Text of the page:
Premier François Legault’s approval rating has plummeted. “Suddenly more people are noticing that long-festering issues around health care, education and housing haven’t been resolved,” Toula Drimonis says. “In some cases, they have become substantially worse.”
It looks like the accountability that Premier François Legault has largely evaded until now has finally caught up with him. The chickens — mostly kept away by polarizing reforms and crowd-pleasing populist moves — have come home to roost.
Is this the beginning of the end for François Legault?
Andrew Caddell
The Quebec premier was first elected in 2018 on promises of political stability and better economic management, but has since suffered a series of devastating self-inflicted wounds.
(Hill Times subscription) These are not easy times for Quebec Premier François Legault and his Coalition Avenir Québec (CAQ) government. While the premier managed to be seen as everyone’s favourite uncle during the COVID-19 pandemic, his avuncular ways have begun to wear a bit thin.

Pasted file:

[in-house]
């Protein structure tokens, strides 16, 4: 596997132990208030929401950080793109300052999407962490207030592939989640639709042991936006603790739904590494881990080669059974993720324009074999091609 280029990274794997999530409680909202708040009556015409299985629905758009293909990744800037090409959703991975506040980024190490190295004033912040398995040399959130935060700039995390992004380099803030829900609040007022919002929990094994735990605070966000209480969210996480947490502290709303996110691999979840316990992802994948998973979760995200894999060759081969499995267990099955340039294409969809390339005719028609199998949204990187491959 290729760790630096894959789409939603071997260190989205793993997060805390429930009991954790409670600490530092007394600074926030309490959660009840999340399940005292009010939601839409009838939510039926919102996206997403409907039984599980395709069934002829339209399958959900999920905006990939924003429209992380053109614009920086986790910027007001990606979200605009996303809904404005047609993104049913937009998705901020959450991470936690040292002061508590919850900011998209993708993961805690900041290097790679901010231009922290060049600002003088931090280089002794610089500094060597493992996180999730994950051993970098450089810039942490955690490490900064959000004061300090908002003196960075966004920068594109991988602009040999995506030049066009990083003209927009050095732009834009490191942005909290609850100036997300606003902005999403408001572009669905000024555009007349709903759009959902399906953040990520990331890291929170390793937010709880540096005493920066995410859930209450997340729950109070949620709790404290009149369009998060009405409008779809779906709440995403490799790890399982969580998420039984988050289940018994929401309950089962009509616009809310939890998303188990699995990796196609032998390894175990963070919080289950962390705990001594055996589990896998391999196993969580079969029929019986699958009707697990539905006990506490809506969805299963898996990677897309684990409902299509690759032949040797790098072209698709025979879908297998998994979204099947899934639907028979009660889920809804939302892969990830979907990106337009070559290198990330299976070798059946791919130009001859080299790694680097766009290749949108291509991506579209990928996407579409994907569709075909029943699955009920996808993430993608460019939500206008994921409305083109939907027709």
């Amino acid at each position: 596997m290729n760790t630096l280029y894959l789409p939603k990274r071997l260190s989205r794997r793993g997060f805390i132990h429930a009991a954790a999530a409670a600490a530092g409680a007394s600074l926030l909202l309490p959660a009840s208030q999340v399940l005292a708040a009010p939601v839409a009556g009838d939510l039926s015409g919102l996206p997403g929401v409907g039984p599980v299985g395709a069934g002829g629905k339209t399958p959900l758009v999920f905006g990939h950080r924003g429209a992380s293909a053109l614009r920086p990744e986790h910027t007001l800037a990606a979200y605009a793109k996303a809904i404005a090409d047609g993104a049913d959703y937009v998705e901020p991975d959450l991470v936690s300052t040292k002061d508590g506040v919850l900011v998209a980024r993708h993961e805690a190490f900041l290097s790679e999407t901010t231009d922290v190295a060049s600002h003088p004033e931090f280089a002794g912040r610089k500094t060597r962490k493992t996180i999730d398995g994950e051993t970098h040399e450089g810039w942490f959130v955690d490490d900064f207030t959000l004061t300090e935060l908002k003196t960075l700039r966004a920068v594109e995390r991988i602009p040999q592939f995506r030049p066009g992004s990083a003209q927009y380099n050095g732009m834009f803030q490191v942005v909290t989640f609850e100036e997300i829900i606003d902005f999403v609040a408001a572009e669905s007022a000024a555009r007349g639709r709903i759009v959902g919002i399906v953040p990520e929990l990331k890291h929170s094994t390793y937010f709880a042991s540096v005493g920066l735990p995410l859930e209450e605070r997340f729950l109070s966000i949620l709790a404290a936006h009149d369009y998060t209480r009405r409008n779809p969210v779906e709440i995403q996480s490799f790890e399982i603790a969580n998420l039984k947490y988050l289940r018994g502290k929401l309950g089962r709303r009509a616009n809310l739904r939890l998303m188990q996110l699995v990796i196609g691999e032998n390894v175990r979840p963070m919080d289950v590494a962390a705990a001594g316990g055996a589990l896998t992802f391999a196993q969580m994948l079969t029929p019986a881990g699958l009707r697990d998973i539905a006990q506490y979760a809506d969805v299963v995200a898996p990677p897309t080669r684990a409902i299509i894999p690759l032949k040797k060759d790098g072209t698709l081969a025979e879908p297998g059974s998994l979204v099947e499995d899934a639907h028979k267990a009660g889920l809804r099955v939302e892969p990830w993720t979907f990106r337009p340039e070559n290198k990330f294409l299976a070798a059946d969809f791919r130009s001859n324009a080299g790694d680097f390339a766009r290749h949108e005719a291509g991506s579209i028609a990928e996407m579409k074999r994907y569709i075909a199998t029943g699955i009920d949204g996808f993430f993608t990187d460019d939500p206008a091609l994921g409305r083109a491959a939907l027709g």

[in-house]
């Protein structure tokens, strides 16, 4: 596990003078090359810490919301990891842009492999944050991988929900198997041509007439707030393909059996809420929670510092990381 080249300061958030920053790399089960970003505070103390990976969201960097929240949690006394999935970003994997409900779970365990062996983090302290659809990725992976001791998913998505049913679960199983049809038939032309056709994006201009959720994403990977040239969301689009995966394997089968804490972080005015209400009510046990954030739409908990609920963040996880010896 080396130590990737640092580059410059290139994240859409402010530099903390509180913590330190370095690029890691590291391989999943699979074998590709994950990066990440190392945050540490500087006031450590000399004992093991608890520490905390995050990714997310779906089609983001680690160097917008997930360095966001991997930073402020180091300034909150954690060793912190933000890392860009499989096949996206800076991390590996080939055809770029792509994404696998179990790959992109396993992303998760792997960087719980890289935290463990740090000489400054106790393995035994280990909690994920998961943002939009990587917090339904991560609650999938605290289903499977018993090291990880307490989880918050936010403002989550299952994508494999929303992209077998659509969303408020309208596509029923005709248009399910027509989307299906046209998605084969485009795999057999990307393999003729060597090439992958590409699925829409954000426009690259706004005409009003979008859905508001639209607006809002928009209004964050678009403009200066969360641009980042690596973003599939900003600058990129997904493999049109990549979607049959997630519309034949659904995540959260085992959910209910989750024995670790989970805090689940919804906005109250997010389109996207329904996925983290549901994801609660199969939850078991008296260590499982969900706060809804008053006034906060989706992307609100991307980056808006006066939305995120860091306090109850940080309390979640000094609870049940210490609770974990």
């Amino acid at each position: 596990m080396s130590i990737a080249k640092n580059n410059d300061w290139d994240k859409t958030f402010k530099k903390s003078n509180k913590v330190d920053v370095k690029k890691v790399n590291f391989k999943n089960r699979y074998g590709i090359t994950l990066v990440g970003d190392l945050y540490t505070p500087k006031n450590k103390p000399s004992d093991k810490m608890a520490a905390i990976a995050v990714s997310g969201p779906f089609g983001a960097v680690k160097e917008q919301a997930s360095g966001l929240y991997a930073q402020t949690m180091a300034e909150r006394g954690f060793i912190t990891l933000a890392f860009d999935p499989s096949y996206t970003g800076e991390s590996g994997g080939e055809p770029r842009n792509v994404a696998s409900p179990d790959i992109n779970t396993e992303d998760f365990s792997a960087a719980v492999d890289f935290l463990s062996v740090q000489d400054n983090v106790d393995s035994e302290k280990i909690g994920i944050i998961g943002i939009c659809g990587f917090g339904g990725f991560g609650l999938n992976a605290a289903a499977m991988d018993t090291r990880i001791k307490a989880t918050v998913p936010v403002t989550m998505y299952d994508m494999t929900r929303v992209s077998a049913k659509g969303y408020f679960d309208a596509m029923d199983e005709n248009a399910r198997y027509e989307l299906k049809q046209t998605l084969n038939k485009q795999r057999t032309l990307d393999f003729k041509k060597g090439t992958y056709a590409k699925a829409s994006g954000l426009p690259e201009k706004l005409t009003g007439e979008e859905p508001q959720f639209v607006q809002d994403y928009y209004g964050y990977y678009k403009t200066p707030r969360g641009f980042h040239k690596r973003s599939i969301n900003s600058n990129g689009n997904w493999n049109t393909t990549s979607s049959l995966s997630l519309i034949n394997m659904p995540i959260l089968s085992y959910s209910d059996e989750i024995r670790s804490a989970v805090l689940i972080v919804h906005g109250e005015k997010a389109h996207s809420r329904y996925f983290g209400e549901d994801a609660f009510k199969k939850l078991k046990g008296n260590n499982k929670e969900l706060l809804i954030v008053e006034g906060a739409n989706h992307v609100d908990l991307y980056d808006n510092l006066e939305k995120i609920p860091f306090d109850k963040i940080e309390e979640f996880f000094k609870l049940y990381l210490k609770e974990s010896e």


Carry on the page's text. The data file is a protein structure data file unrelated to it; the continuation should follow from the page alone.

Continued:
A Dec. 4 Angus Reid poll showed Legault as the least popular premier in Canada, with 31 per cent support. The decline was substantial: Legault was at 47 per cent in September.
There is a long (dirty) laundry list of reasons for this quick decline: the disingenuous promise of a “third link” bridge or tunnel for Quebec City, which was never intended; Bill 15, the new legislation to centralize health care, opposed publicly by the last six Quebec premiers.
But the really devastating self-inflicted wounds were the decision to increase salaries of members of the national assembly by 30 per cent, and the offer of $7-million to the Los Angeles Kings to come to Quebec City to play a couple of meaningless pre-season hockey games next fall. All this in the midst of ongoing labour negotiations with a union common front. …